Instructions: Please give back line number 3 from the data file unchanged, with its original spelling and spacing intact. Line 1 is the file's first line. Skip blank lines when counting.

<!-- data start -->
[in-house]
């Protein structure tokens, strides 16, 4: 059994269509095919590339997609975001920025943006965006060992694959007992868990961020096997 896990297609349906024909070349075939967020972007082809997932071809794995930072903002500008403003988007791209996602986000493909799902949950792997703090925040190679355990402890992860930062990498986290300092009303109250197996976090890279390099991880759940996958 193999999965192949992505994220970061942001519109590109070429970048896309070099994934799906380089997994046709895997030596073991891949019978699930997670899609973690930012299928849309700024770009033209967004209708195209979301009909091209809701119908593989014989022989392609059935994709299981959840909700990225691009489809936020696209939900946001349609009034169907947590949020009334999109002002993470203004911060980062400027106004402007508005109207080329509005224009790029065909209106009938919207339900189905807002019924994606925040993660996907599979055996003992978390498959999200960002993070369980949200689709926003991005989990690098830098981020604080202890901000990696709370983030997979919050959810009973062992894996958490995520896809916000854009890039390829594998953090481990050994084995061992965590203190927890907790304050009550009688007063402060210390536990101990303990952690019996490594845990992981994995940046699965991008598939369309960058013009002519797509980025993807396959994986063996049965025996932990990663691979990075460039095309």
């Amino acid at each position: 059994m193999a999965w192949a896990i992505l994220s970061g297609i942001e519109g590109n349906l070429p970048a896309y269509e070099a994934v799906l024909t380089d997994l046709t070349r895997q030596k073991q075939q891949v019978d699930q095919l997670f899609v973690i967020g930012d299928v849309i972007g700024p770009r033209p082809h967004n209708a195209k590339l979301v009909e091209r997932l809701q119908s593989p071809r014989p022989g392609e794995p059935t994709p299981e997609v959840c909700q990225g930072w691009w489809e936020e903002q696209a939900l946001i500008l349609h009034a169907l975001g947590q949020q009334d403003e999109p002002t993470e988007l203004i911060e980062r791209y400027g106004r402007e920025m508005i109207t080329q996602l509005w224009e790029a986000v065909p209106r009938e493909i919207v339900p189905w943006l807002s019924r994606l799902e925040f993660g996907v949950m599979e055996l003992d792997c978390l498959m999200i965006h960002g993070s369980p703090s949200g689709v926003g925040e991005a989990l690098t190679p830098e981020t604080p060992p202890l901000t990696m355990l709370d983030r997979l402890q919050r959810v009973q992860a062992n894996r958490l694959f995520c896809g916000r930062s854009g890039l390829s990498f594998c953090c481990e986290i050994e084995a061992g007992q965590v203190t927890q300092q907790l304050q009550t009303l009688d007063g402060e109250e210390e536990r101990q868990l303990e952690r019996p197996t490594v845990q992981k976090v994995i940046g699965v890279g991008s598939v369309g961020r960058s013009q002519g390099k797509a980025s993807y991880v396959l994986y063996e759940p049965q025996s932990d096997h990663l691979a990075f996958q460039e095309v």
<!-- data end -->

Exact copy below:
């Amino acid at each position: 059994m193999a999965w192949a896990i992505l994220s970061g297609i942001e519109g590109n349906l070429p970048a896309y269509e070099a994934v799906l024909t380089d997994l046709t070349r895997q030596k073991q075939q891949v019978d699930q095919l997670f899609v973690i967020g930012d299928v849309i972007g700024p770009r033209p082809h967004n209708a195209k590339l979301v009909e091209r997932l809701q119908s593989p071809r014989p022989g392609e794995p059935t994709p299981e997609v959840c909700q990225g930072w691009w489809e936020e903002q696209a939900l946001i500008l349609h009034a169907l975001g947590q949020q009334d403003e999109p002002t993470e988007l203004i911060e980062r791209y400027g106004r402007e920025m508005i109207t080329q996602l509005w224009e790029a986000v065909p209106r009938e493909i919207v339900p189905w943006l807002s019924r994606l799902e925040f993660g996907v949950m599979e055996l003992d792997c978390l498959m999200i965006h960002g993070s369980p703090s949200g689709v926003g925040e991005a989990l690098t190679p830098e981020t604080p060992p202890l901000t990696m355990l709370d983030r997979l402890q919050r959810v009973q992860a062992n894996r958490l694959f995520c896809g916000r930062s854009g890039l390829s990498f594998c953090c481990e986290i050994e084995a061992g007992q965590v203190t927890q300092q907790l304050q009550t009303l009688d007063g402060e109250e210390e536990r101990q868990l303990e952690r019996p197996t490594v845990q992981k976090v994995i940046g699965v890279g991008s598939v369309g961020r960058s013009q002519g390099k797509a980025s993807y991880v396959l994986y063996e759940p049965q025996s932990d096997h990663l691979a990075f996958q460039e095309v």